Q: It's autumn and there is a bush, a pine tree and an oak tree in the yard. What direction do the leaves on the pine tree fall when the wind blows from the west? A: A pine tree doesn't have leaves. It has needles. Q: What breaks but never falls, and what falls yet never breaks? A: Day and Night

Q: Why did Humpty Dumpty have a great fall? A: To make up for his lousy summer. Q: Why was Cinderella thrown off the basketball team? A: She ran away from the ball.

Q: What did the light bulb say to its mother? A: I love you watts and watts.

Questions: 1. May - Bean - Flag 2. Lamb - Pork - Karate

COMMONYMS What is the common trait in the three words/items listed? For example: the words; A car - A tree - An elephant: they all have trunks. These will make you think!

3. Road - Weather - Treasure 4. Penguin - Kiwi - Ostrich 5. Bad T.V. Shows - Stamps - Cheques

Answers: 1. Poles 2. Types of chops 3. Maps 4. Birds that don't fly 5. They all get cancelled 6. Ways stamps are sold 7. Pickles 8. Triangles 9. Teeth 10. Apples

6. Sheets - Books - Rolls 7. Chips - Sweet - Spears 8. Right - Love - Bermuda 9. Buck - Baby - Wisdom 10. Crab - Caramel - Candy

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JUZER PRESSWALA Associate, REALTOR ® 780.690.0530

Halloween is right around the corner and if you're handing out treats to little ghosts and goblins this year, you may want to look at how you can make the evening more accessible to the over 400,000 children in Canada that have disabilities that may prevent them from enjoying the holiday with their friends and family. Here are a few ideas to make your home more accessible. For children and families with mobility issues, it’s important to ensure your walkway and entrance are well lit and clear of any obstacles. If that’s just not possible based on the landscape of your home, consider setting your station up at the end of the driveway or sidewalk instead of at your front door. Yes, you’ll be exposed to the elements (and we all know it can get mighty chilly at the end of October) but you’ll get a good chance to interact with your neighbours as they stop by to say hello. Many children are sensitive to lights and sounds, so while Halloween décor is popular and really helps set the scene for children, consider leaving the strobe lights in the store, along with decorations with sudden, loud noises or jump scares. If you thrive on the scary, loud items, perhaps a sign warning of sudden, loud noises will help parents navigate their sensitive children to the next house. Find more ideas and inspiration online – just search for "accessible Halloween."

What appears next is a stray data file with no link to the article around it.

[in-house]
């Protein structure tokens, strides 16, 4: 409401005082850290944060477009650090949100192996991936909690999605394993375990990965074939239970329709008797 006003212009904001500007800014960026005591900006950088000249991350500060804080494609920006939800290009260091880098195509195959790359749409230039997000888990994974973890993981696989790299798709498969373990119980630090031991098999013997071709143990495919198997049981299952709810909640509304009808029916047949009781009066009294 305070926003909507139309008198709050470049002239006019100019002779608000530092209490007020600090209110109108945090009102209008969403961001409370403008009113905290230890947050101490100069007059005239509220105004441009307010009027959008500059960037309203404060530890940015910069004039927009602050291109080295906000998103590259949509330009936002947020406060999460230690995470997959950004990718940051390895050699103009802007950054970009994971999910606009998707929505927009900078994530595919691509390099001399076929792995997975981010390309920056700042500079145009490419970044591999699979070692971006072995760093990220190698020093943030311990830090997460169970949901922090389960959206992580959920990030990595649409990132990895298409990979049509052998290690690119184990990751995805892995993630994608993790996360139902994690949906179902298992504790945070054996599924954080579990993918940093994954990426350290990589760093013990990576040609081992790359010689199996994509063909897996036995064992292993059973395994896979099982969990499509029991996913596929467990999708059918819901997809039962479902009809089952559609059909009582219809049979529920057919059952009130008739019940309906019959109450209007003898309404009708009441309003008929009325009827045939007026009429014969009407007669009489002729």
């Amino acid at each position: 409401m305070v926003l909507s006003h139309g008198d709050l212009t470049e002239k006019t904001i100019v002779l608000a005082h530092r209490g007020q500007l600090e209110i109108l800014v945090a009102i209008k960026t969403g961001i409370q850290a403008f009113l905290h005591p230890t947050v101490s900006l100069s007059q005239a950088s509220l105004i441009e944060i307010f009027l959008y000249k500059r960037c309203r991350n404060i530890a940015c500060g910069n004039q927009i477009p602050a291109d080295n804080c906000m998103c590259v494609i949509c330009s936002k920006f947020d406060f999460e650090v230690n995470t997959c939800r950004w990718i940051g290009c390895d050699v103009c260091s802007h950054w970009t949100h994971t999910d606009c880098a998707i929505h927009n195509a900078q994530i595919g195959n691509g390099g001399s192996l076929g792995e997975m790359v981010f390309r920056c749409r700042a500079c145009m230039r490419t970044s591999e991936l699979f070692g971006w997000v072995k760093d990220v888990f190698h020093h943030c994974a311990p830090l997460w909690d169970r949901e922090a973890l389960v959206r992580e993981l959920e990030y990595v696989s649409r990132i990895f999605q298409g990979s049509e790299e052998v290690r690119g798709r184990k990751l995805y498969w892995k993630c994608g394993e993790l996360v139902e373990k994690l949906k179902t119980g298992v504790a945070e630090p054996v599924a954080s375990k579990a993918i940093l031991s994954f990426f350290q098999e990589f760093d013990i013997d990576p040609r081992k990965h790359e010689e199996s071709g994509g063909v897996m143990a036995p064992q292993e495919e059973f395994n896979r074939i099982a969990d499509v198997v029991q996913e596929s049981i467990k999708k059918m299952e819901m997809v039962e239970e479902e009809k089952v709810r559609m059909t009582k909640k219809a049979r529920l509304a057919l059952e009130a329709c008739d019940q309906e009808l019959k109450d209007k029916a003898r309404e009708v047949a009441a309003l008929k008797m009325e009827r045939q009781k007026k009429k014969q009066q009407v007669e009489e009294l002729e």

WASHING YOUR PILLOWS You use it every night yet how often do you wash your pillow? Not the pillow case (those should be washed at least every two weeks) but the pillow itself should be washed every six months or so and replaced every couple of years. You can wash it based on the manufacturer’s instructions by simply locating and following the directions on the care tag on your pillow. If your tag has been cut or torn off, then here are some tips to follow based on the type of filling in the pillow. Feather or down filled pillows can be washed on the gentle cycle in warm water. Use just a small amount of detergent; powder is ideal as it won't leave a residue whereas liquid detergent might. Use an extra rinse and extra spin cycle to ensure all of the detergent gets rinsed out. If your pillow is filled with polyester or synthetic foam, you can wash it just the same as a feather or down pillow. Unfortunately, latex or memory foam pillows can't be washed in the washing machine. Instead, you'll need to spot clean them with a damp cloth and then use a vacuum to suck out any dust, debris and dead skin that has accumulated inside. After your pillow is clean, you'll need to dry it thoroughly to prevent mildew from forming. Use low heat if you toss them in the dryer as some materials used in the production of pillows can pose a fire hazard if exposed to high heat. For the safest option, let them air dry on a laundry line. Regardless, be sure to fluff them occasionally to help promote even drying.